7/30/2007 12:19:00 PM  
Blogger Rich said...

Ed, I have to echo Anon's remark about a special spot in heaven for you! Thank you for your advice. Gallery 1 is the bigger and better gallery, and if I have to anger someone it should be the person whose actions are questionable.

Another factor -- for good or bad -- is the painting sold by gallery 2 is similar in size and subject to the highest-priced painting of mine in gallery 1, so there's a close, obvious comparison.

I'm off to talk to gallery 1. Thanks again!

7/30/2007 12:20:00 PM  
Anonymous bambino said...

Special spot in heaven hehe :-O
%-)

We love you long time :)

7/30/2007 12:26:00 PM  
Blogger Edward_ said...

If that’s true, s/he cannot continue to sell to that late-paying collector, or s/he must have a serious conversation with the collector to make clear that the collector’s $10,000 mad money translates into an artist’s health insurance, mortgage payment and business expenses. Sometimes we artists have to take a stand: at the very least, we don’t want our work to be sold to that collector any more. At the very worst, we cannot continue to show through that dealer.

Joanne, that strikes me as a tad bit rash actually. There are very good collectors who you want to collect your work who buy so much art they pay galleries on a 30-day or more schedule. There's very little the gallery can do about that (i.e., they don't want to lose that business and you as an artist should want to be in some of those collections). I'm pretty up front with such information with our artists when a collector, for whatever reason, takes a while to pay (i.e., I tell them this person will likely take a while to pay...that's the point at which they can back out of a sale if they want [not down the road], but they should consider being patient in most instances). It's not at all practical to push such collectors sometimes, and if (as we do) the gallery holds onto the work until it's paid for in full, I'm not sure how the artist is anymore disadvantaged than if the work was sitting in inventory. For work that would otherwise have sold to someone else, that's another matter. Galleries can usually use that information to prod collectors to pay more quickly, but again, doing so can backfire and is sometimes not worth it.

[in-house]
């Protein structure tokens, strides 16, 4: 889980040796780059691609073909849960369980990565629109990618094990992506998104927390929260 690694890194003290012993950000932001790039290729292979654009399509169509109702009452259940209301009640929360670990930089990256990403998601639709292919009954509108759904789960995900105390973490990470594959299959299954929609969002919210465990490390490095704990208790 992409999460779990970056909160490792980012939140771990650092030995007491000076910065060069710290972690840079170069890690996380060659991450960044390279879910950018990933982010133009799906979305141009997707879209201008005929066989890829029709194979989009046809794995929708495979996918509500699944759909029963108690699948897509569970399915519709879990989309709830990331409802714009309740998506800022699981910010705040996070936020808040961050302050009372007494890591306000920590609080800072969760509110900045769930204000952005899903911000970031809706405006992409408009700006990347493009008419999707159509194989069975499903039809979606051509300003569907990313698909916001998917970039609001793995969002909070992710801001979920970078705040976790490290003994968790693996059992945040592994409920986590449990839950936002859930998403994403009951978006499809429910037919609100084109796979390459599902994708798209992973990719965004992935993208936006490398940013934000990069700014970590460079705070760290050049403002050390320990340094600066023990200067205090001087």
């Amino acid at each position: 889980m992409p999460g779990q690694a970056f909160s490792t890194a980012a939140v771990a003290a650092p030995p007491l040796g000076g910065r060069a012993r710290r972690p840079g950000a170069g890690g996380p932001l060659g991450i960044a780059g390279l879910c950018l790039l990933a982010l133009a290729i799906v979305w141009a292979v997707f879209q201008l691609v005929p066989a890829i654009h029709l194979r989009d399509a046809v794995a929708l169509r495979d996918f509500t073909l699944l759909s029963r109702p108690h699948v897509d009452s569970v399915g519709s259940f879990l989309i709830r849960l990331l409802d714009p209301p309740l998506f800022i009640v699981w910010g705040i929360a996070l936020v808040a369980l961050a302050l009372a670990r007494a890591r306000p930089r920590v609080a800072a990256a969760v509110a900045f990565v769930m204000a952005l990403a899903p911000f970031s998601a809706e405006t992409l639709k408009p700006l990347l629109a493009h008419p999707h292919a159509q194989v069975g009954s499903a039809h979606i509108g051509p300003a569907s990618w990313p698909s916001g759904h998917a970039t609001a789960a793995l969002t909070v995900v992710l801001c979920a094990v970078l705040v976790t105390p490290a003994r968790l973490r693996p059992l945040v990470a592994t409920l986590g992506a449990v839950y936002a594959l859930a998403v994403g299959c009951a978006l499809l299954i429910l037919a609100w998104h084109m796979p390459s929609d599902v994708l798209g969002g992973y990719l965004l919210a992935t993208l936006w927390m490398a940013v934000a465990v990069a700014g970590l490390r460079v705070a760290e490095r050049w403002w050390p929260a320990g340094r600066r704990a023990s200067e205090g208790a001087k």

In other words, being paid on time is your right, but dictating terms to important collectors can hurt your market (like dealers, collectors talk with one another).

I understand the dread and lost studio time having to get on your dealer about payment represents. I'm not entirely guiltless in that regard, though (bills add up, fairs want their money way ahead of time, etc, etc.), and so I'm sympathetic to both sides. As always, open communication is the best avenue here.

I would like to thank you Ed for taking your time with this issue.

You're entirely welcome Pedro...I hope this situation works itself out quickly for you. e_

Bambino...I have just two words for you: be have.

7/30/2007 12:33:00 PM  
Anonymous Pedro Velez said...

I don't really want to comment so much yet because this site is on development as we speak but...

1. CLA is not a site against dealers. I've had great experiences with dealers. I believe in the "system and the art market."

2. I believe that the CLA will have a positive outcome, mostly with the development of open forums and discussions just like this one. Specially for younger artist.

3. I still collaborate with Artnet and other magazines. Mostly about the Puerto Rico art scene.

7/30/2007 12:43:00 PM  
Anonymous Anonymous said...

as a mid-career artist who's taken a road somewhat less traveled, and shows primarily outside new york. . . it's sometimes better to just get the work out there, usually early in one's career, and especially if the chances increase exposure to the work. lost works are horrendous to think about, but sometimes that's just the cost of doing biz. maintain a scrupulous archive of images. this is much, much easier to do now than it was in the past. chalk it up lost works to simple experience, neither good or bad, but just that, experience, and move on. worry about larger issues later, when it matters more and the financial value involved is much greater. big picture remains, get the work seen. if the quality is high enough, people will remember it regardless of what happens with shady dealers and shitty circumstances.

7/30/2007 12:47:00 PM  
Blogger Joanne Mattera said...

Thanks, Ed, for your considered response. Of course, there are shades of gray here, and you;re right to pointout the rashness of my reaction. Actually, I'm very patient with the emerging collector who needs to pay in a couple of installments.

But the folks with the big bucks who operate in total disregard for the artist are whom I'm talking about. It's when a 30-day plan stretches into six months or more. And it's not because they don't have the money but because the sum, whether $1000 or $20,000 is so insignificant to them that they'll get to it when they get to it. That cavalier attitude toward money has a very big effect on the folks at the other end of the financial food chain.

In a related story, I work with a dealer who has a client who routinely asks for a 30% "courtesy." "Sharpen your pencil," he tells this dealer."I'm coming in," The guy is a billionaire, for chrissakes. Acquiring art is a sport. This wonderful dealer reminds him (repeatedly) that the the "game" he's playing impacts the ability of the artists to meet their basic expenses and won't capitulate to that kind of discount.